NASA sees remnants of Katia dissipating after Mexico landfall

Frederick Owens
September 11, 2017

The storm was named on Tuesday and became a Category 1 hurricane on Wednesday afternoon when its maximum sustained winds hit 75 miles per hour.

At 10 a.m. CDT (11 a.m. EDT/1500 UTC) on Saturday, Sept. 9, the National Hurricane Center issued the final advisory on Katia. Two other menacing hurricanes, Jose and Katia, were swirling in the Atlantic Ocean basin and forecast to strengthen and impact land areas late Friday into the weekend.

Philip Klotzbach, a specialist hurricane forecaster for CSU, tweeted: "'The Atlantic now has three hurricanes active at the same time: "#Irma, #Jose and #Katia.

As Katia rapidly weakened, Hurricane Jose continued to gather strength far out in the Atlantic.

On Friday September 8 Hurricane Jose was 335 miles south east of the Northern Leeward Islands in the Caribbean and was moving in a north westerly direction.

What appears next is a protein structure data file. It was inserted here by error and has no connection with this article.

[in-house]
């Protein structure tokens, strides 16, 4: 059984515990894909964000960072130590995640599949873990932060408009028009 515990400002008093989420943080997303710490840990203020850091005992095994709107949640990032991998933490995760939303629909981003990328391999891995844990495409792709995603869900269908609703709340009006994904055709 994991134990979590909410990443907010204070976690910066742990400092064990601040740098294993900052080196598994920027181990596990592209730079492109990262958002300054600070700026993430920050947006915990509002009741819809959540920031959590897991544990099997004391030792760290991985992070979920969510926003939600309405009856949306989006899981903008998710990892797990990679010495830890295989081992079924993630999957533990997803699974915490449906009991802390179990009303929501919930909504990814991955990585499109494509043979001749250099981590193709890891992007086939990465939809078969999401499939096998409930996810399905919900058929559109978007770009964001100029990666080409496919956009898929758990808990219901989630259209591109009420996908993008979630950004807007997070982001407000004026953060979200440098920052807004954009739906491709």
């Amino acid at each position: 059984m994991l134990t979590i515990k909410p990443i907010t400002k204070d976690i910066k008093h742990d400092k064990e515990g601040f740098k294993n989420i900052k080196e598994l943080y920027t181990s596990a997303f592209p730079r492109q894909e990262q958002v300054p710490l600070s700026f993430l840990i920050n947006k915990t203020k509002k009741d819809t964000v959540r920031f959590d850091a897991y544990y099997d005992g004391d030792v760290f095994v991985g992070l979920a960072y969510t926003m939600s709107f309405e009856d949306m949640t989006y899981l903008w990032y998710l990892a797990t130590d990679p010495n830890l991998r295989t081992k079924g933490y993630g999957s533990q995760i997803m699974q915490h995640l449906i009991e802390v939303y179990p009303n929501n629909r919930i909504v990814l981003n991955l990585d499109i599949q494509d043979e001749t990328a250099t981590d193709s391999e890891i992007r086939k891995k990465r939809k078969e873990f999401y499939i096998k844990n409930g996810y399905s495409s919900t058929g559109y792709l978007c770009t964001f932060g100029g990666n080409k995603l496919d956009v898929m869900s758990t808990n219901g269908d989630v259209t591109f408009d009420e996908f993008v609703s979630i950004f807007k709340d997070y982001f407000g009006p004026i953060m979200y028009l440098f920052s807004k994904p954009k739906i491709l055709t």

The last time three hurricanes were active at once was 2010, when hurricanes Igor, Julia and Karl were classified as hurricanes, according to the National Oceanic and Atmospheric Administration (NOAA).

More news: Hurricane Irma Left Without Electricity More than 3.4 Million Buildings in Florida

Meanwhile Jose, a Category 4 on the Saffir Simpson scale of 1 to 5, is fast on the heels of Irma, pummeling the Caribbean for the second time in the span of a few days. The average season only produces about three major hurricanes, which are a category 3 or higher.

But also know: Wind speed is just one factor that makes a hurricane unsafe. It was to break up over eastern Mexico, with heavy rains still expected.

Two people died in a mudslide in Mexico sparked by storm Katia, and thousands were left without power as the weather front dissipated inland on Saturday, threatening to dump rains in waterlogged areas also shaken by a major natural disaster this week.

Hurricane Irma, one of the most powerful Atlantic storms in a century, walloped Cuba's northern coast on Saturday as it headed for Florida.

Hurricane Irma destroyed 90 percent of the tiny island of Barbuda (above) when it made landfall early on Wednesday.

Other reports by LeisureTravelAid

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